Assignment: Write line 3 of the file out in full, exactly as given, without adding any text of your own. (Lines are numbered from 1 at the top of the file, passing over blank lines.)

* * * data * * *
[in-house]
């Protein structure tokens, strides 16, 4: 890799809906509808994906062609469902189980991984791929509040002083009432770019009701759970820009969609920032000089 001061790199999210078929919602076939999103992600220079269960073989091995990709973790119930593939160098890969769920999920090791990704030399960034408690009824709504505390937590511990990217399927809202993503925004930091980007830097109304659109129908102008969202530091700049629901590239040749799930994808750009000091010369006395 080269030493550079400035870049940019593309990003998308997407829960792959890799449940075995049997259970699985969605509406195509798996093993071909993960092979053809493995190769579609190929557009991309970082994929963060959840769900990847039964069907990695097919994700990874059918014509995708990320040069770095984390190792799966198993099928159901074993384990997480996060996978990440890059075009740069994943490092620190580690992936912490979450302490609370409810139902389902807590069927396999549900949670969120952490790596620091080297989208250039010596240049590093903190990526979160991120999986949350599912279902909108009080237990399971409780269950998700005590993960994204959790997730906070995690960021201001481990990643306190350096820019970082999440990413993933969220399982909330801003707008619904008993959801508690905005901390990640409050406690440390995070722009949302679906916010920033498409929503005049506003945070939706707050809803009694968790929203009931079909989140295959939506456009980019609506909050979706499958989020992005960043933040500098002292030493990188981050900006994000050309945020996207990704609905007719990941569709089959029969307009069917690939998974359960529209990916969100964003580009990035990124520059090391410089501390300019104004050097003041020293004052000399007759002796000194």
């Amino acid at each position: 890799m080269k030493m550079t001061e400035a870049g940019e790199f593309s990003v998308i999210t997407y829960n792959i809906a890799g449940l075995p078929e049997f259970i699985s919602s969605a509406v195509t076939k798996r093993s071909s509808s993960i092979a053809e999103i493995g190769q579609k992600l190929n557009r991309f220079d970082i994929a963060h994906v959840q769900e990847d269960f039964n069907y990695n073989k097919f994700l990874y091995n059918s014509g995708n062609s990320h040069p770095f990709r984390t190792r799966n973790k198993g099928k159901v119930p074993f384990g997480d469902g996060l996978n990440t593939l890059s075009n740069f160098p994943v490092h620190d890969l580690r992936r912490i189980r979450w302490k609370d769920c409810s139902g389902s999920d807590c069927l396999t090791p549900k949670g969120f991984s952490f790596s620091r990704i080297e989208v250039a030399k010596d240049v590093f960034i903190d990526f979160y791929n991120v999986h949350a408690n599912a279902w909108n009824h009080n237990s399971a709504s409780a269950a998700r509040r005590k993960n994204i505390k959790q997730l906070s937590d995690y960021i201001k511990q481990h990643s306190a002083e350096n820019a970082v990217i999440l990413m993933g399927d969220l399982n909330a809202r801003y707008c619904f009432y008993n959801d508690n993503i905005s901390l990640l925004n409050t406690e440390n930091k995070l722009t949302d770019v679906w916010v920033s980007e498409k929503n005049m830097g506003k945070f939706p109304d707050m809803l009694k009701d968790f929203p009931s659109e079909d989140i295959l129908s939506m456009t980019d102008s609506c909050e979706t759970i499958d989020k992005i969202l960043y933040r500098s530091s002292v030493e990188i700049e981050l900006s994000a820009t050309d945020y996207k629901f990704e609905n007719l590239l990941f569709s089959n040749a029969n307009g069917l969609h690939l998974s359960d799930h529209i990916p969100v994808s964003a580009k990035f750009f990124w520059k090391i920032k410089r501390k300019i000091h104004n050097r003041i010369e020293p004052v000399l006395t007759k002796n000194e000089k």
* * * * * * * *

């Amino acid at each position: 890799m080269k030493m550079t001061e400035a870049g940019e790199f593309s990003v998308i999210t997407y829960n792959i809906a890799g449940l075995p078929e049997f259970i699985s919602s969605a509406v195509t076939k798996r093993s071909s509808s993960i092979a053809e999103i493995g190769q579609k992600l190929n557009r991309f220079d970082i994929a963060h994906v959840q769900e990847d269960f039964n069907y990695n073989k097919f994700l990874y091995n059918s014509g995708n062609s990320h040069p770095f990709r984390t190792r799966n973790k198993g099928k159901v119930p074993f384990g997480d469902g996060l996978n990440t593939l890059s075009n740069f160098p994943v490092h620190d890969l580690r992936r912490i189980r979450w302490k609370d769920c409810s139902g389902s999920d807590c069927l396999t090791p549900k949670g969120f991984s952490f790596s620091r990704i080297e989208v250039a030399k010596d240049v590093f960034i903190d990526f979160y791929n991120v999986h949350a408690n599912a279902w909108n009824h009080n237990s399971a709504s409780a269950a998700r509040r005590k993960n994204i505390k959790q997730l906070s937590d995690y960021i201001k511990q481990h990643s306190a002083e350096n820019a970082v990217i999440l990413m993933g399927d969220l399982n909330a809202r801003y707008c619904f009432y008993n959801d508690n993503i905005s901390l990640l925004n409050t406690e440390n930091k995070l722009t949302d770019v679906w916010v920033s980007e498409k929503n005049m830097g506003k945070f939706p109304d707050m809803l009694k009701d968790f929203p009931s659109e079909d989140i295959l129908s939506m456009t980019d102008s609506c909050e979706t759970i499958d989020k992005i969202l960043y933040r500098s530091s002292v030493e990188i700049e981050l900006s994000a820009t050309d945020y996207k629901f990704e609905n007719l590239l990941f569709s089959n040749a029969n307009g069917l969609h690939l998974s359960d799930h529209i990916p969100v994808s964003a580009k990035f750009f990124w520059k090391i920032k410089r501390k300019i000091h104004n050097r003041i010369e020293p004052v000399l006395t007759k002796n000194e000089k």